18 May 2016

Increased vegetation in the Arctic may counteract global warming

Climate change creates more shrub vegetation

in barren, arctic ecosystems. A study at CENPERM and Lund University in Sweden shows that microorganisms in the soil are triggered to break down particularly nutritious dead parts (such as leaves) of the shrub plant. Meanwhile, the overall decomposition of dead plant material is reduced, which could dampen the emission of CO2 from the soil to the atmosphere. However, the CO2 emission will still be stimulated by higher temperature.

New study indicates that changes to the vegetation in the arctic region, imposed by a warming climate, may have inhibiting effect on global warming

New study indicates that changes to the vegetation in the arctic region, imposed by a warming climate, may have inhibiting effect on global warming. Photo Anders Michelsen

A large amount of the Earth’s carbon and nitrogen is stored in permafrost, and climate change causes the permafrost soil to heat up. Together with Johannes Rousk, Lund University, CENPERM researchers Kathrin Rousk and Anders Michelsen conducted field studies at Abisko in the very north of Sweden, studying what happens to the decomposition of organic material as the climate gets warmer.

Watch short interview with Johannes Rousk and how increased vegetation in the Arctic region may counteract global warming.

“As the Arctic region becomes warmer, more shrubs start to grow, rather than moss which is difficult to break down. The shrubs have leaves and roots that are easy to break down and secrete sugar. What we have shown is that decomposer organisms, such as bacteria and fungi, are triggered to “mine” nutrient-rich organic materials that contain more nitrogen, while decomposition as a whole is reduced”, says Johannes Rousk.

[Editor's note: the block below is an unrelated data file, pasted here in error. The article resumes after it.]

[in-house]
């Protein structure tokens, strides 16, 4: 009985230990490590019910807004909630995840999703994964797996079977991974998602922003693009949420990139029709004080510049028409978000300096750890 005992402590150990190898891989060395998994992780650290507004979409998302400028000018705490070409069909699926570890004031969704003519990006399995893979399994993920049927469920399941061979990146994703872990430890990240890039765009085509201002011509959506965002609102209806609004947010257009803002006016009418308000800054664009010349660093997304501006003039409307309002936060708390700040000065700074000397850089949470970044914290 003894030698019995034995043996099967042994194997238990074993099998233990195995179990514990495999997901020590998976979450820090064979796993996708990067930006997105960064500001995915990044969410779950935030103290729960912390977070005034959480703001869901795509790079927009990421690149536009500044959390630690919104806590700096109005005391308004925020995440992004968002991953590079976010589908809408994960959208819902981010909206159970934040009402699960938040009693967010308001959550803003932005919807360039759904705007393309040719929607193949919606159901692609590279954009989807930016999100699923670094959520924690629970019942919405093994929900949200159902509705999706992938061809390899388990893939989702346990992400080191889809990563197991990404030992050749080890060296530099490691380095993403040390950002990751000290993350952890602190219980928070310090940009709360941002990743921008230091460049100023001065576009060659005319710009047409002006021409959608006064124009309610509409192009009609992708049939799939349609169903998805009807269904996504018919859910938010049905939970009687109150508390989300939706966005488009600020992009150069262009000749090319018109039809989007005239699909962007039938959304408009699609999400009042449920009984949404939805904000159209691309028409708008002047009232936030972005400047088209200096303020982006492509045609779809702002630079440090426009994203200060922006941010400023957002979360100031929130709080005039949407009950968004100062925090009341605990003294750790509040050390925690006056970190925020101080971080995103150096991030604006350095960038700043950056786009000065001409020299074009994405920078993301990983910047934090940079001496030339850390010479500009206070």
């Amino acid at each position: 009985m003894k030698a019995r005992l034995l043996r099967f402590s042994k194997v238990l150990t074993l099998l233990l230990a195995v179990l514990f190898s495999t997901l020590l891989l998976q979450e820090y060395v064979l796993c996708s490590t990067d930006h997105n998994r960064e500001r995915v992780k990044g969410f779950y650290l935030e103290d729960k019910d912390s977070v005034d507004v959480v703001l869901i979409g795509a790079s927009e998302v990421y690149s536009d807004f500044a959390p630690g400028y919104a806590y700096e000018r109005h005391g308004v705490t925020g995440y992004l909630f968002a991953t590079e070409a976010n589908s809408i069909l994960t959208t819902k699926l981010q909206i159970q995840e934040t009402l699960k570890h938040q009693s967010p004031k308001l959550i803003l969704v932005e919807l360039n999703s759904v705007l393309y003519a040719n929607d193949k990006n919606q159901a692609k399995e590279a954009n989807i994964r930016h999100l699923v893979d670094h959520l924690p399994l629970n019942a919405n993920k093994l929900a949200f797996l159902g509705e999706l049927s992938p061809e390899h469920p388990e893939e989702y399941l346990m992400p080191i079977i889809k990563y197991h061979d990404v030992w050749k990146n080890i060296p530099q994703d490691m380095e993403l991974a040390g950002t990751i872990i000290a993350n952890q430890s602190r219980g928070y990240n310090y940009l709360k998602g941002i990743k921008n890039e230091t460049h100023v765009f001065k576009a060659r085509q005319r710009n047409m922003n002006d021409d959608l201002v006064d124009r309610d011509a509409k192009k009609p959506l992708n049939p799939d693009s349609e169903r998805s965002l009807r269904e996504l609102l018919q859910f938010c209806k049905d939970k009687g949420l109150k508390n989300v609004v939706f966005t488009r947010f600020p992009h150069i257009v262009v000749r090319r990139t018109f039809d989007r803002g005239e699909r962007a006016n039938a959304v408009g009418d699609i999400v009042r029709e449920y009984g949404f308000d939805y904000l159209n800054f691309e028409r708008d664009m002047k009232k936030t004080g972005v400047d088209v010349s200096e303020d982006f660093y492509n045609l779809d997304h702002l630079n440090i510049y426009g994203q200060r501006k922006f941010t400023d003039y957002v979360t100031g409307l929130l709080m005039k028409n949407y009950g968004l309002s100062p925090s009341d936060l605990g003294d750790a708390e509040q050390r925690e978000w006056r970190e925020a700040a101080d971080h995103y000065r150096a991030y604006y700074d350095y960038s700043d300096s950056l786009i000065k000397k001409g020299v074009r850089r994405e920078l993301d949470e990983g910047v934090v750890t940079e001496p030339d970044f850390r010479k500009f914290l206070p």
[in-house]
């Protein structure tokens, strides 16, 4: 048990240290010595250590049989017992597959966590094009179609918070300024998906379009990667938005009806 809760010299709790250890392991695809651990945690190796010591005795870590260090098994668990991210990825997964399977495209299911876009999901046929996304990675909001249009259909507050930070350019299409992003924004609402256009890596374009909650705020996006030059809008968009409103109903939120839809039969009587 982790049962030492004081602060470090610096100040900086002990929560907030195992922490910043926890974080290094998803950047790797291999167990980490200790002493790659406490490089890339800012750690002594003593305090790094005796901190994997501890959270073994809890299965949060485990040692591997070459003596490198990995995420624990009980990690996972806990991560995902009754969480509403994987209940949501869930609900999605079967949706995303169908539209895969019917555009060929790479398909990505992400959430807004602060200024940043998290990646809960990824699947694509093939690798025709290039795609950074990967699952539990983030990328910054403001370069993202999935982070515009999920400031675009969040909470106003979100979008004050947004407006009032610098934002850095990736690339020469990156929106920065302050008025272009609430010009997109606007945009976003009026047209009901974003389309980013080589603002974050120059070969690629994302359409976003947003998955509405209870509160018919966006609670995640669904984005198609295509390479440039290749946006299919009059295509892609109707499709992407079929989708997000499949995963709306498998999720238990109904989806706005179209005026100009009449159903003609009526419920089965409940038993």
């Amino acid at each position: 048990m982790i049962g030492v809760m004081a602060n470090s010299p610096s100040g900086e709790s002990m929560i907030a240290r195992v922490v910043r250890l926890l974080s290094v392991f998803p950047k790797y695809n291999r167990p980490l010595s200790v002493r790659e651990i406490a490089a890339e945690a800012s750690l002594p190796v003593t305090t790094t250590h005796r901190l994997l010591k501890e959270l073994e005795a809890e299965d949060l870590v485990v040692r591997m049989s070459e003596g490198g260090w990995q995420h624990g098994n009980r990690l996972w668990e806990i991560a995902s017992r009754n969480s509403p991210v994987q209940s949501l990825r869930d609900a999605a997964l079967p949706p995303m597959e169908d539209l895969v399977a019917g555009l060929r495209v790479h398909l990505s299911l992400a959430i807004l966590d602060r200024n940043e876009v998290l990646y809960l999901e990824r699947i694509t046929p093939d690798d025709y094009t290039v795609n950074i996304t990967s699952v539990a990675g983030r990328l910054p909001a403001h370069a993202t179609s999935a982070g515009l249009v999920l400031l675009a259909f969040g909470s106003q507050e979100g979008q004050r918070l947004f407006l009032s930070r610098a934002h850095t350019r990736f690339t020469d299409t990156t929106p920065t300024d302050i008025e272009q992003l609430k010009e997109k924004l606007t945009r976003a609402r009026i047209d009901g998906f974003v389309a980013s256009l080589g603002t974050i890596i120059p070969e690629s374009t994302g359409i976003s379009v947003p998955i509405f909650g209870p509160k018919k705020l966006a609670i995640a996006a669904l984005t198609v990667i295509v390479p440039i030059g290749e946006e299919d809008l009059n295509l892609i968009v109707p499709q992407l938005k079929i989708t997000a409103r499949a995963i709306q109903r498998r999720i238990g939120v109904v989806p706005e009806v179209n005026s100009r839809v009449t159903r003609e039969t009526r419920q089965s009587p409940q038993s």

When the nutrient-rich material is decomposed, the nutrient-poor part of the organic material will be more abundant, probably causing the amount of carbon to accumulate. Current climate models do not consider the connection between increased shrub vegetation as a result of ongoing climate change, and soils becoming more nutrient-poor.

“It will be exciting to see how this will affect the soil carbon turnover in the long term. Perhaps our results will help complement future climate models”, says Kathrin Rousk.

Today, no one knows what less nutrient-rich arctic soils and an overall decreased decomposition of organic material will lead to.

Future work in CENPERM will build on the observations in the subarctic soils and investigate these aspects in arctic permafrost soils, such as in large-scale field manipulation plots on Disko, W. Greenland, where we expose different tundra ecosystems to experimental summer and winter warming to mimic the consequences of climate change.